Notwithstanding our rejection of respondent's two-step analysis, for the reasons that follow we agree that respondent may proceed pursuant to section 6901 to summarily collect some of Little Salt's 2003 unpaid tax from petitioners.

2. Liability Under UFTA

a. Introduction

On August 7, 2003, Little Salt transferred all of its cash to Mr. Davis' firm's trust account (sometimes, transfer). Respondent argues that Little Salt, a debtor, made the transfer "without receiving a reasonably equivalent value in exchange for the transfer", which, pursuant to Neb. Rev. Stat. Ann. secs. 36-705(a)(2) and 36-706(a), was constructively fraudulent with respect to him, a creditor of Little Salt's. Respondent makes no claim that Little Salt made the transfer "with actual intent to hinder, delay, or defraud" respondent, so as to cause the transfer to be actually fraudulent with respect to respondent and to bring into play Neb. Rev. Stat. Ann. sec. 36-705(a)(1). Principally, respondent relies on Neb. Rev. Stat. Ann. sec. 36-706(a).

b. Neb. Rev. Stat. Ann. Sec. 36-706(a)

i. Introduction

A transfer is fraudulent with respect to a creditor within the meaning of Neb. Rev. Stat. Ann. sec. 36-706(a) where (1) the creditor's claim arose before the transfer, (2) the transferor does not receive "a reasonably equivalent value in exchange for the transfer", and (3) the transferor was insolvent as a result of the transfer.

ii. When the Claim Arose

Little Salt received $471,111 from the land sale and, on August 7, 2003, transferred $467,721 to Mr. Davis' firm's trust account. On that date, the shareholders sold their shares in Little Salt to MidCoast for $358,826, a price determined by subtracting from the amount of Little Salt's cash in the bank 64.92% of the company's combined 2003 Federal and State tax liability. Mr. Ellingson, Little Salt's accountant, had determined that, as of June 30, 2003, Little Salt's estimated combined 2003 Federal and State tax liability was $167,737. Little Salt's 2003 tax year ended on September 30, 2003. It filed its 2003 Form 1120 on December 15, 2003, showing a tax due of $148,456. It did not pay that amount, and, on October 5, 2007, respondent determined a deficiency in Little Salt's 2003 income tax of $145,923.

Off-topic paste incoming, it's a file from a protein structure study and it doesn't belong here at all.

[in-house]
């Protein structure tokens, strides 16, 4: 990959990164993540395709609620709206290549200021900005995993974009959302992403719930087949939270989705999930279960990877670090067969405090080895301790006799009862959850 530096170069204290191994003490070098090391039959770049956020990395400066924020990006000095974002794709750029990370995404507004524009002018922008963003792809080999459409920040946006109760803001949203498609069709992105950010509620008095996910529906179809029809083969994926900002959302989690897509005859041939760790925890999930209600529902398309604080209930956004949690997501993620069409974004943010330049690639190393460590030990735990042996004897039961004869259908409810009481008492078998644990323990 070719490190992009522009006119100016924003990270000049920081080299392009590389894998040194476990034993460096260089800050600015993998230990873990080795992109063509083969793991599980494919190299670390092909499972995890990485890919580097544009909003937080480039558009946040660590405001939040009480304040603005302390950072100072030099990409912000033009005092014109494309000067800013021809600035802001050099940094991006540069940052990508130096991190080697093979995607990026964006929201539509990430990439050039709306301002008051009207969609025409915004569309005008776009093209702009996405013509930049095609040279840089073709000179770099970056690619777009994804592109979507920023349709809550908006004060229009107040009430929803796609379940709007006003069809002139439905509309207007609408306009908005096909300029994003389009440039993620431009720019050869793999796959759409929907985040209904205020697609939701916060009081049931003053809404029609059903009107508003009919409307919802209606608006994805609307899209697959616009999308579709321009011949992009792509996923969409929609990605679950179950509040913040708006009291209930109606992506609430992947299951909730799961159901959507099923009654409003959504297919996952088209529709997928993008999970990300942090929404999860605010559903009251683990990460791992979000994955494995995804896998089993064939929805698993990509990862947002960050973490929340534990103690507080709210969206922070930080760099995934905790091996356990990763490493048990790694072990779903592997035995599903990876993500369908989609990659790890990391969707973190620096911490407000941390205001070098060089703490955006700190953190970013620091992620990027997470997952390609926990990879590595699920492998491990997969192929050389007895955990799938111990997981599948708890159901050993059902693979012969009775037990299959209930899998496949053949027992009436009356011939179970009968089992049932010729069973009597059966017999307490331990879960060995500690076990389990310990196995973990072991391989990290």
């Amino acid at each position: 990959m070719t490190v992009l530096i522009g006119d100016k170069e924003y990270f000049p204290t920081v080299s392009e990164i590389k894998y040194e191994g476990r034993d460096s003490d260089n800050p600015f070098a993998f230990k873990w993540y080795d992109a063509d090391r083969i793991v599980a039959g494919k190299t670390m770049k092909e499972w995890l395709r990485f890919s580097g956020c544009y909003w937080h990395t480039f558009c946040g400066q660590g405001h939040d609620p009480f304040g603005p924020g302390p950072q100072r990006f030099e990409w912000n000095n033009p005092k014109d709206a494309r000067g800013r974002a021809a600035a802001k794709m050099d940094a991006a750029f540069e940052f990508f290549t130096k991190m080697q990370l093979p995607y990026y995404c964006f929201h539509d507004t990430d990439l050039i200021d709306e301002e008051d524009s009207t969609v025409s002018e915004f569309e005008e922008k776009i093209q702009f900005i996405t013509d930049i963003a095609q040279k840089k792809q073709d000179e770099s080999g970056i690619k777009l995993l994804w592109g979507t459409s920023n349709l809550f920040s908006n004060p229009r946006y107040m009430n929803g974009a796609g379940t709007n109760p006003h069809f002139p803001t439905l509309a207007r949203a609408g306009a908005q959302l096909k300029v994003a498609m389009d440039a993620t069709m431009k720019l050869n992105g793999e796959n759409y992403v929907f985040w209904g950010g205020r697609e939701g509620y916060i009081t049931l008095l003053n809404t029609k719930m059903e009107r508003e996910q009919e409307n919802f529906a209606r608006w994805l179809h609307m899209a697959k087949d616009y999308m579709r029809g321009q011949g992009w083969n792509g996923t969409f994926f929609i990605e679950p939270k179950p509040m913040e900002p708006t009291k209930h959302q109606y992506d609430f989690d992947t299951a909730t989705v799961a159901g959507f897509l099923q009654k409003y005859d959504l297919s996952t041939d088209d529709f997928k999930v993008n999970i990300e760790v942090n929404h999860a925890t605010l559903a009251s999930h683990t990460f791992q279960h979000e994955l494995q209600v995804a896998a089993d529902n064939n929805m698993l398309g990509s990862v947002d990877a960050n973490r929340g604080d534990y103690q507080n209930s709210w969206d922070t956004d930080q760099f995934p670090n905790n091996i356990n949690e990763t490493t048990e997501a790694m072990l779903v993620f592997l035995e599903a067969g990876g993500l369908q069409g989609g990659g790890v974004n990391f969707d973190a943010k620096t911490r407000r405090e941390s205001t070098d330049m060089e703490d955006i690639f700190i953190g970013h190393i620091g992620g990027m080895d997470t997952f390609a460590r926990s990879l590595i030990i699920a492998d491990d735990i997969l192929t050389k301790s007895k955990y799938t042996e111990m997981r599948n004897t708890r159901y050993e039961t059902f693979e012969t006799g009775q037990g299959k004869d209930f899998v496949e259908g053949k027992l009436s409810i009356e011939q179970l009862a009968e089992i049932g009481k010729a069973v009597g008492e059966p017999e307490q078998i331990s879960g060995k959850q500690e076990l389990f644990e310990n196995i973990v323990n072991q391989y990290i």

The term "claim" is expansively defined for purposes of UFTA. It means "a right to payment" and includes, among others, a right to payment "whether or not * * * reduced to judgment," "contingent," or "unmatured." Neb. Rev. Stat. Ann. sec. 36-702(3). Many years ago, we said: "[T]ransferee liability extends to after-accruing taxes in the sense of retroactive liability for taxes in the year of transfer or prior years. In other words, the liability need not have been known when the transfer was made." Wyche v. Commissioner, 36 B.T.A. 414, 419 (1937); see also Scott v. Commissioner, 117 F.2d 36, 38 (8th Cir. 1941), aff'g 1939 WL 12120 (B.T.A.); 14A Mertens Law of Federal Income Taxation, sec. 53.40 (2014) ("A transferee is retroactively liable for the transferor's taxes in the year of the transfer and also prior years, to the extent of the assets received from the transferor. This rule applies even where the transferor's tax liability was unknown at the time of the transfer."). In Estate of Glass v. Commissioner, 55 T.C. 543, 574-575 (1970), aff'd per curiam, 453 F.2d 1375 (5th Cir. 1972), we rejected the taxpayer-transferee's argument that the corporate transferor's tax liability for the year in which the transfer occurred could not be calculated and, thus, did not accrue, until the corporation's yearend since, hypothetically, after the transfer, the corporation could have incurred losses that would have reduced its tax liability. We relied on the rule that "tax liability accruing at the end of the taxable year in which the transfer occurred must be considered in determining the transferor corporation's solvency immediately after the transfer." Id. at 575; see also LR Dev. Co., LLC v. Commissioner, T.C. Memo. 2010-203, 2010 WL 3604164, at *44 ("Even if during its short taxable year ended December 31, 2000, * * * [transferor] might have engaged in additional transactions or activities that might have reduced or eliminated the tax attributable to * * * [its] sale of certain of its assets to petitioner, that tax nonetheless was a contingent liability as of and immediately after that sale." (citing Illinois UFTA)).